As a little Jewish girl from the East End, Angela Levin stood outside Buckingham Palace in the hope that the then-Queen would invite her in for tea.
That particular dream never transpired, but her fascination with the Windsors eventually delivered something far more remarkable: she became their biographer and, over her long career, has spent hours upon hours with members of the world’s most famous family.
That intimacy — she spent 15 months in discussions with Prince Harry for her biography Harry: Conversations with the Prince, published in 2018 — combined with Levin’s willingness to express strident views on royal relationships, has also placed her firmly in the media spotlight.
Levin’s criticism of Meghan Markle, a woman she says is “not easily pleased”, has made her a target for the Duchess’s social media supporters, a group she calls the “Sussex Squad”.
“It’s been hideous,” she says of her experience with the group, which, it should be said, is not the responsibility of Markle herself. “I’ve been told, why don’t I kill myself, you’re not a journalist… you’re just a liar. Anyone who dares criticise Meghan will find that they have a lot of people trying to get them down.
“People on social media were very angry with me about something and two people said that they’d discovered that I was in touch regularly with very right-wing people and that my friends were mainly Nazis. To tell a Jewish person that is absolute nonsense, and wrong.”
Most recently, Levin has made clear her views on Meghan joining her husband in Germany this month for the Invictus Games, the sporting event Harry launched for wounded military personnel and veterans in 2014.
And she is just as opinionated on the Duchess skipping the UK during her visit.
“Nobody wants her here, her popularity is dreadful,” she says. “I’m very pleased she’s not coming. And I didn’t want her to go to the Invictus Games. I’ve had loads of people contacting me to say it’s not right.”
She points to plans for Meghan to give a talk to 500 ex-military and their families about courage and resilience. “How can she know anything about what these soldiers have been through?” asks Levin.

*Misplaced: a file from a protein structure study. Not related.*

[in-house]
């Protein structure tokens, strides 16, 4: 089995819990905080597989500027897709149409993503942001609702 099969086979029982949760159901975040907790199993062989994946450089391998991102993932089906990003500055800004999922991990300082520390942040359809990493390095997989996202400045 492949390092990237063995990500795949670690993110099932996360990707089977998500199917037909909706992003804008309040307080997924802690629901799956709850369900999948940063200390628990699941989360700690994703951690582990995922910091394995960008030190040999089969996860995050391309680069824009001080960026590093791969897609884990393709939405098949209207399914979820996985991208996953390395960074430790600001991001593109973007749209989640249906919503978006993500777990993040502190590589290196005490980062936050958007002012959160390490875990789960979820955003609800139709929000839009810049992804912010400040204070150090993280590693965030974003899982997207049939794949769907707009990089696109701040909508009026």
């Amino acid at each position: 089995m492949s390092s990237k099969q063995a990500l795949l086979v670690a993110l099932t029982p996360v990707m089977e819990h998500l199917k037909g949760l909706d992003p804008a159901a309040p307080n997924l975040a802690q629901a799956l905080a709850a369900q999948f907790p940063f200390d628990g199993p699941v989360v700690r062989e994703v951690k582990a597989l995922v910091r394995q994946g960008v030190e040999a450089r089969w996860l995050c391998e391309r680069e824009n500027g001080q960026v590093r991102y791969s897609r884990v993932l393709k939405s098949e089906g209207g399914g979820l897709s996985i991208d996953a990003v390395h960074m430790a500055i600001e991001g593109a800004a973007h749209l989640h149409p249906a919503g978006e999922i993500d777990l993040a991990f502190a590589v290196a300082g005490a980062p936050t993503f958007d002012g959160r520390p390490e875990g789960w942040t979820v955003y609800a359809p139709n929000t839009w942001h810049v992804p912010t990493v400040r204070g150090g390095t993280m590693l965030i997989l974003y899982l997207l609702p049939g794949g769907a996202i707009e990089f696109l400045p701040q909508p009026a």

She also feels that this should be Harry’s opportunity to show his mettle at supporting others — which she has observed in person several times. “This is what he really cares about,” she says. “I’ve seen him with really wounded soldiers. He’s been brilliant with them.”
Does she feel sorry for Harry? “There’s a bit of me that feels sorry. “His main aim is to please her, but she’s one of those women I don’t think is easily pleased.”
Her first royal assignment, as a journalist, was to interview Princess Margaret. Her next was with Camilla in 2005. “Nobody knew anything about her then,” says Levin.
“She’s very funny, has a quick wit and she’s very interested in other people.”
Levin had spent many a session at Clarence House and Kensington Palace in discussion about a prospective interview before she received an invitation to attend one of Camilla’s engagements: visiting rape victims in east London.
She recalls her own inconspicuous entrance to the safe house, and asking the “strained” young women if they were looking forward to seeing the Duchess. “Not a single one wanted to do that,” she says.
“They couldn’t care less.” And then Camilla arrived through a window at the back, “roaring with laughter at herself”. “It was the funniest thing I’ve seen. It was so natural,” says Levin.
Camilla made a small speech before she talked to the women. And when she moved on, Levin stayed behind to see if she’d made any changes in improving these women’s lives.
“It was absolutely amazing,” Levin recalls, “because every single one that had said ‘who cares?’ said ‘she was wonderful. I never expected her to be like that, she was really interested in me.
"She’s helped me more in ten minutes than going to see a specialist in six months.’”
It was then that Levin decided to write Camilla’s biography one day, and it was eventually published in November 2022.
She witnessed King Charles and Camilla’s affection for one another when she was invited to a reception for journalists at Clarence House, just after the pandemic rules were lifted.
With Charles on engagements that morning, Camilla was doing the rounds.
“And then towards the end, he came rushing in, and her face lit up. It was incredibly touching.”
The royal expert is extremely approving of the King, with whom she spent a year in the run-up to his 70th birthday, for a Sunday magazine.
“He’s much underrated,” she says, recalling her visit to Dumfries Castle in Scotland where she was able to see first-hand the King’s efforts to help young disadvantaged people in search of a job, by employing them through his charity The Prince’s Trust’s Get Into programme. While having dinner, she pondered the hard life the waiters must have endured.
“I couldn’t understand why some of the waiters looked really terrible, and I spoke to one of the secretaries.
"He explained to me that this was their first time serving, and that the then Prince Charles did that because that way they would get a job. I thought that was brilliant of him.
"Who would turn down someone who’d worked for the then future king? What he’s done for young people is absolutely extraordinary.”